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Scalp Folliculitis Causes

Scalp Folliculitis Causes

Scalp Folliculitis is essentially the formation of red bumps on the scalp. Let us discuss the various scalp folliculitis causes, and what is the treatment for the same.
Azmin Taraporewala
Scalp folliculitis is essentially known as barber's itch. They are red bumps that form on the scalp due to various factors. These red bumps are on the spot irritants that make the scalp feel itchy, and abraded. Scalp folliculitis can occur due to reasons that are external in nature. These bumps can be categorized as dormant; that which do not inflict any discomfort or pain; or they may be bumps forming around the hair follicles, accompanied with pus and traces of blood. Scalp folliculitis is by no means a scalp disease, however, when the condition thrives on neglect, it may worsen and may be the prime cause of discomfort.

Scalp folliculitis can be segregated into deep folliculitis and superficial folliculitis. Superficial folliculitis is characterized by inflammation of the hair follicles, resulting in red bumps usually filled with pus. Itchiness and the scalp becoming increasingly sensitive even when touched, are the predominant sensations that one is bound to endure. When we are to discuss deep folliculitis, the distinct features are the large bulb-like bumps that consist of pus. The pus may sprout if the scalp area is exposed to any sort of friction delivered by the use of a comb that has rough and pointed bristles or even due to scratching of the particular scalp area.


The causes of scalp folliculitis can be divided into two categories: (1) Infectious; and (2) Non-infectious. Natural oils produced by the sebaceous glands in excess, may cause the pores or follicles to clog up. Another cause may be the topical application of oils on the scalp. We may often feel that applying oil in excess may boost hair growth, however, this does not hold true. When oil is applied in excess, the pores that are exposed to oil get clogged, thus encouraging the eruption of bumps and pus formation. The other type of folliculitis, called infectious folliculitis, makes way on to the surface due to damage caused by activities such as shaving and friction caused due to rough clothing or injury. It is due to these factors that the pores open, and the bacteria seep in, to cause infection of the scalp. The most predominant cause is a bacterium identified by the name of Staphylococcus aureus. This is a bacterial infection that one may get rid of, after following several treatments in conjunction to personal home remedies and care. Having discussed the cause, we may also discuss the other external factors that may cause scalp folliculitis.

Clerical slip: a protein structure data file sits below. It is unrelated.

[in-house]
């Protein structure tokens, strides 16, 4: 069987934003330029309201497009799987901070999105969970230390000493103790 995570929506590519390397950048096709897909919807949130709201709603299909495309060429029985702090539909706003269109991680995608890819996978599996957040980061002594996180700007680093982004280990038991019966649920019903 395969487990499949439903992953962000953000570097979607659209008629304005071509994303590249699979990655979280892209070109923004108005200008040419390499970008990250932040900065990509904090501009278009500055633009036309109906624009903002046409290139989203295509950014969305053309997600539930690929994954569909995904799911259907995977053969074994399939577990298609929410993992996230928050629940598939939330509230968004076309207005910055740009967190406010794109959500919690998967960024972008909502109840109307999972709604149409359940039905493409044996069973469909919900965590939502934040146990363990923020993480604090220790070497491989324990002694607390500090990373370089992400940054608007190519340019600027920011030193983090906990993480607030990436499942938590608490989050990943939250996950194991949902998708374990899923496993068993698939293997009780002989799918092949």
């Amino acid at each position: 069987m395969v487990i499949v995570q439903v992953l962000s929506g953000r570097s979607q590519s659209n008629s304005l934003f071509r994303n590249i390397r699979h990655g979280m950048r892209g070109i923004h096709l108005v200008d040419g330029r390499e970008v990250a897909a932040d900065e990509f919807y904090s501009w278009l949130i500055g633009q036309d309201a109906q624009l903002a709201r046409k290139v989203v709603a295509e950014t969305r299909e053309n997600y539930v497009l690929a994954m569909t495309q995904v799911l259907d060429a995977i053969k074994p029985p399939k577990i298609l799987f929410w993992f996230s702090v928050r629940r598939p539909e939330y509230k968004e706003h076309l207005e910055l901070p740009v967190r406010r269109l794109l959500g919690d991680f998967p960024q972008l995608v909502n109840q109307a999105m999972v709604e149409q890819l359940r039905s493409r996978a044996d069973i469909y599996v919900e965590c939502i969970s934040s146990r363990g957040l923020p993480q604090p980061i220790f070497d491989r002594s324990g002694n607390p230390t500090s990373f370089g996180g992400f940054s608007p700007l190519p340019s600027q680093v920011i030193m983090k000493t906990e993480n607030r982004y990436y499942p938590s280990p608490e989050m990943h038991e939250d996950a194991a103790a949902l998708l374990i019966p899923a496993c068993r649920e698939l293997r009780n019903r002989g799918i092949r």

Unhygienic Scalp
Not indulging in the act of rinsing hair on a regular basis, may be the cause of folliculitis. When the scalp remains unattended, debris of dirt and grim settle, which transform into dry or damp dandruff, thereby making the scalp itchy. It is due to this itching that the surface gets abraded, and bump like structures are formed.

Rough Handling of Hair
This may sound too out-of-the-box a reason to be included in causing red bumps on the scalp, however, ironically this is a major reason why bumps erupt in the first place. If you do not possess closely cropped nails and flaunt long manicured ones, you may be surprised as well as perturbed to learn, that your nails are eliciting damage to the scalp. When you scrub your scalp roughly with your nails scratching the scalp surface, your scalp may form layers of dryness becoming coarse, thus increasing the intensity of itching, leading to the formation of red bumps.